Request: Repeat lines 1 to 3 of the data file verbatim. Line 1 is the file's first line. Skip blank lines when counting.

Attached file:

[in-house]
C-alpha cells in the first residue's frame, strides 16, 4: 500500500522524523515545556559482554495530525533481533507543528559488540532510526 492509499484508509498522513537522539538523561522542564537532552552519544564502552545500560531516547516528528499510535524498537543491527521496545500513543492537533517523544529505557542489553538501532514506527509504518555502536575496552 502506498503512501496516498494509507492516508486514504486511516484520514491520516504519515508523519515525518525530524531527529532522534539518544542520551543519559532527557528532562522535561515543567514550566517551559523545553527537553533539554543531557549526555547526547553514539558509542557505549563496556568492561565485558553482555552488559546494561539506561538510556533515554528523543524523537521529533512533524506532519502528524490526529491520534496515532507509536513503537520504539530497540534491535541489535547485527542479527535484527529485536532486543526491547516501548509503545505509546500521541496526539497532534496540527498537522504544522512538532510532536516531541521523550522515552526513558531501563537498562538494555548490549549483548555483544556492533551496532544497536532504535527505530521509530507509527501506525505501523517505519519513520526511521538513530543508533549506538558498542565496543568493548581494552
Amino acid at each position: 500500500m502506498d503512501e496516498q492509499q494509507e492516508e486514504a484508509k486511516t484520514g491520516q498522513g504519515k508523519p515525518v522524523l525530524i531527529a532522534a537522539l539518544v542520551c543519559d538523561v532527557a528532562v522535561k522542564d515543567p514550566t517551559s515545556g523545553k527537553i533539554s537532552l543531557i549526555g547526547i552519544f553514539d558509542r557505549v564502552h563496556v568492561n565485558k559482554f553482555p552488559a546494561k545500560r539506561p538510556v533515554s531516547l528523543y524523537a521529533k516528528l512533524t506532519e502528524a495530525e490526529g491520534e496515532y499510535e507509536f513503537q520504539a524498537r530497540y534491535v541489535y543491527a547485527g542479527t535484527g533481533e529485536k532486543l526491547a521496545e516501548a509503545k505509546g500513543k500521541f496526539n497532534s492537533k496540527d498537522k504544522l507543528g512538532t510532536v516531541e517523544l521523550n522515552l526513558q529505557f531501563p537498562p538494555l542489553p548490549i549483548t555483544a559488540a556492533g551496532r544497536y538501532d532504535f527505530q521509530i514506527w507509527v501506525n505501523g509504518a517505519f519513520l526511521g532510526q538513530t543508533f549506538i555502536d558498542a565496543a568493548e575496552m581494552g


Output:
[in-house]
C-alpha cells in the first residue's frame, strides 16, 4: 500500500522524523515545556559482554495530525533481533507543528559488540532510526 492509499484508509498522513537522539538523561522542564537532552552519544564502552545500560531516547516528528499510535524498537543491527521496545500513543492537533517523544529505557542489553538501532514506527509504518555502536575496552 502506498503512501496516498494509507492516508486514504486511516484520514491520516504519515508523519515525518525530524531527529532522534539518544542520551543519559532527557528532562522535561515543567514550566517551559523545553527537553533539554543531557549526555547526547553514539558509542557505549563496556568492561565485558553482555552488559546494561539506561538510556533515554528523543524523537521529533512533524506532519502528524490526529491520534496515532507509536513503537520504539530497540534491535541489535547485527542479527535484527529485536532486543526491547516501548509503545505509546500521541496526539497532534496540527498537522504544522512538532510532536516531541521523550522515552526513558531501563537498562538494555548490549549483548555483544556492533551496532544497536532504535527505530521509530507509527501506525505501523517505519519513520526511521538513530543508533549506538558498542565496543568493548581494552
Amino acid at each position: 500500500m502506498d503512501e496516498q492509499q494509507e492516508e486514504a484508509k486511516t484520514g491520516q498522513g504519515k508523519p515525518v522524523l525530524i531527529a532522534a537522539l539518544v542520551c543519559d538523561v532527557a528532562v522535561k522542564d515543567p514550566t517551559s515545556g523545553k527537553i533539554s537532552l543531557i549526555g547526547i552519544f553514539d558509542r557505549v564502552h563496556v568492561n565485558k559482554f553482555p552488559a546494561k545500560r539506561p538510556v533515554s531516547l528523543y524523537a521529533k516528528l512533524t506532519e502528524a495530525e490526529g491520534e496515532y499510535e507509536f513503537q520504539a524498537r530497540y534491535v541489535y543491527a547485527g542479527t535484527g533481533e529485536k532486543l526491547a521496545e516501548a509503545k505509546g500513543k500521541f496526539n497532534s492537533k496540527d498537522k504544522l507543528g512538532t510532536v516531541e517523544l521523550n522515552l526513558q529505557f531501563p537498562p538494555l542489553p548490549i549483548t555483544a559488540a556492533g551496532r544497536y538501532d532504535f527505530q521509530i514506527w507509527v501506525n505501523g509504518a517505519f519513520l526511521g532510526q538513530t543508533f549506538i555502536d558498542a565496543a568493548e575496552m581494552g